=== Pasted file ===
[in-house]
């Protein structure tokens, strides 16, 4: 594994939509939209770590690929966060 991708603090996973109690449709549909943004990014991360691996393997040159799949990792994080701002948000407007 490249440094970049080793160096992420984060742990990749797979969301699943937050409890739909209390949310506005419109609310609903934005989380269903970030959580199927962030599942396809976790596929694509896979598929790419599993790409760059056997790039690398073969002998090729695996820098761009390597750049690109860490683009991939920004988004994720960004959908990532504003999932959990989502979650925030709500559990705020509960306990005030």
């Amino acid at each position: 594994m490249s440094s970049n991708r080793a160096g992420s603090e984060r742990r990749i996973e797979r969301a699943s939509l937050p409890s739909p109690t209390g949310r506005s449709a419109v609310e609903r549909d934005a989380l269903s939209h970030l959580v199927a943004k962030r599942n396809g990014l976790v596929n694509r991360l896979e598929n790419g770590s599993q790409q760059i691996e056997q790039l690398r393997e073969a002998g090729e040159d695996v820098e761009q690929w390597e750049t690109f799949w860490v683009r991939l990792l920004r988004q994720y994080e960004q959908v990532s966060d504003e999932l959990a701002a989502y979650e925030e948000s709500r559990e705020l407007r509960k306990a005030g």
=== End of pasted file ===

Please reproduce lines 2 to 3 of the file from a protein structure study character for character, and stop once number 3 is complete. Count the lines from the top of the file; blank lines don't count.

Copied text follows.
């Protein structure tokens, strides 16, 4: 594994939509939209770590690929966060 991708603090996973109690449709549909943004990014991360691996393997040159799949990792994080701002948000407007 490249440094970049080793160096992420984060742990990749797979969301699943937050409890739909209390949310506005419109609310609903934005989380269903970030959580199927962030599942396809976790596929694509896979598929790419599993790409760059056997790039690398073969002998090729695996820098761009390597750049690109860490683009991939920004988004994720960004959908990532504003999932959990989502979650925030709500559990705020509960306990005030």
């Amino acid at each position: 594994m490249s440094s970049n991708r080793a160096g992420s603090e984060r742990r990749i996973e797979r969301a699943s939509l937050p409890s739909p109690t209390g949310r506005s449709a419109v609310e609903r549909d934005a989380l269903s939209h970030l959580v199927a943004k962030r599942n396809g990014l976790v596929n694509r991360l896979e598929n790419g770590s599993q790409q760059i691996e056997q790039l690398r393997e073969a002998g090729e040159d695996v820098e761009q690929w390597e750049t690109f799949w860490v683009r991939l990792l920004r988004q994720y994080e960004q959908v990532s966060d504003e999932l959990a701002a989502y979650e925030e948000s709500r559990e705020l407007r509960k306990a005030g």